Newt Gingrich: Newt Gingrich Believes That Big Government Is Better Tamed and Reformed to Accomplish Good Ends Than Abolished
Scaliger, Charles, The New American
Former Congressman Newt Gingrich has never shied away from controversy, so the recent turmoil among his presidential campaign staff, leading to the abrupt departure of a number of his senior aides, was very much in character. At the time, the candidate whom Robert Novak of the Washington Post had once identified as a top presidential contender seemed to be dead in the water. Gingrich, however, has opted to soldier on, and while campaign funding is lagging, the toxic political climate and economic turbulence have made presidential electoral politics more uncertain than at any time in recent memory.
Gingrich received a B.A. in history from Emory University in 1965, and a Ph.D. from Tulane University six years later.
At first Gingrich taught history and geography at West Georgia College. But he also developed a yen for politics, running unsuccessfully for a House seat twice, in 1974 and 1976. In 1978, the man holding the seat who had defeated him narrowly two years earlier decided not to run for reelection, and Newt Gingrich finally captured Georgia's Sixth Congressional District.
The scholarly and articulate Gingrich soon became an influential member of the House. It is important to note that Newt Gingrich was always primarily concerned with revitalizing and redefining so-called "conservatism" rather than limited constitutional government per se. During his early years in Congress, for example, he supported turning Martin Luther King Day into a national holiday--a posture more consistent with broadening the political appeal of Buckleyite Republican conservatism than with reducing the size of the federal government. He also pushed to prohibit the IMF from loaning money to communist countries, instead of supporting complete U.S. withdrawal from the illicit international organization.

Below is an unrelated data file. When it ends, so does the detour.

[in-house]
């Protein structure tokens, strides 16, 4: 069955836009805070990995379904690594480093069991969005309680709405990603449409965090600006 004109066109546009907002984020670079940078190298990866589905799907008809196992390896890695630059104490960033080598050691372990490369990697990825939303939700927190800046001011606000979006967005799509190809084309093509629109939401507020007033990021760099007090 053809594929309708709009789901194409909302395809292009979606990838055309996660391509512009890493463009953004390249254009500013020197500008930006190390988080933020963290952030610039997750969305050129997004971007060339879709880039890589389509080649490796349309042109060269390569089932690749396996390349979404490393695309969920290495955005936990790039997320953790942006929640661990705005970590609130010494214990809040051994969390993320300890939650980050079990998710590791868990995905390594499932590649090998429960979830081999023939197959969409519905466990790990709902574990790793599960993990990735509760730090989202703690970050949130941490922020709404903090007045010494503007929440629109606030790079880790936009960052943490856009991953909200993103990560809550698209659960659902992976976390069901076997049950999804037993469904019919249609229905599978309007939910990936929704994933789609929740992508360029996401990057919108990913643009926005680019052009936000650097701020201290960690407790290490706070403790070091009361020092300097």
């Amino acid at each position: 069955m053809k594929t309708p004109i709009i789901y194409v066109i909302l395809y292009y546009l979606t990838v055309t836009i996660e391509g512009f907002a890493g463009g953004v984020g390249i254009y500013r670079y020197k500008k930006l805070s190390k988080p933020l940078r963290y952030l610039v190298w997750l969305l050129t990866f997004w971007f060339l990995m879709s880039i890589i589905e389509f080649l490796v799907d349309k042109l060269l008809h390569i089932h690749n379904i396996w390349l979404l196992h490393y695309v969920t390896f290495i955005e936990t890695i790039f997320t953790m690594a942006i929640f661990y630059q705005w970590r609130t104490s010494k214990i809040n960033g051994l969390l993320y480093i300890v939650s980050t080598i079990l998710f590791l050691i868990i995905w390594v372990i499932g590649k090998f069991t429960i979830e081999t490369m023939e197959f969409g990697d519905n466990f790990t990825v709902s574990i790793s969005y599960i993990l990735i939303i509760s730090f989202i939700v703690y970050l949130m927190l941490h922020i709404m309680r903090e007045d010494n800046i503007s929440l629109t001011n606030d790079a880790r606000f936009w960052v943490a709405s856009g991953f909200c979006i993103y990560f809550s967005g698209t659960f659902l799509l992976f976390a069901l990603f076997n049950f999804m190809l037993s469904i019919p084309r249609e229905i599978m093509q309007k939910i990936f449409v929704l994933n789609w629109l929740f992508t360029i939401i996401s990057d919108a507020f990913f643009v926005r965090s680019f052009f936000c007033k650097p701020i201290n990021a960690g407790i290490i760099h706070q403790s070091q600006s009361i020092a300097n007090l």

Gingrich was involved in several high-profile efforts to crack down on corruption in the House, including the discipline of Representatives Dan Crane and Gerry Studds for involvement in the congressional page sex scandal in 1983, and the investigation of Democratic Speaker of the House Jim Wright on ethics charges in 1988.
In early 1989, Gingrich was elected House Minority Whip, succeeding Dick Cheney, who had been appointed Secretary of Defense by President George H.W. Bush. In this, his first formal position of power within the House, Gingrich telegraphed his intention to bring reforms to a House controlled by entrenched (and, Gingrich and his allies maintained, corrupt) Democrats for nearly four decades.
Driven by agitation from Gingrich and other would-be reformers, the
House was soon enveloped by scandals. The House bank scandal and the House Post Office scandal laid bare for a disgusted American public the degree to which House members had managed to exempt and insulate themselves from the rules of conduct the American public observes. Gingrich himself was among the many House members guilty of abusing House check-writing privileges, having written a number of overdrafts, including a check for over $9,000 to the Internal Revenue Service,
Notwithstanding, public perception of venal Democrats versus incorruptible Republicans, and of a need to cleanse the House, reached a fever pitch by fall of 1994. The antics of President Bill Clinton, amplified by the relentless ridicule of Rush Limbaugh and other newly prominent conservative radio talk-show hosts, helped to inflame American public opinion.
Prior to the 1994 elections, Gingrich and his Republican associates unveiled a list of agenda items that they pledged to act upon, should they win majorities in the House and Senate. Called the "Contract With America," the plan received an enormous amount of media coverage at the time.
The contract listed eight procedural reforms to be implemented in the House to ensure greater transparency and to encourage members of the House to abide by the same rules of ethical conduct as everyone else. …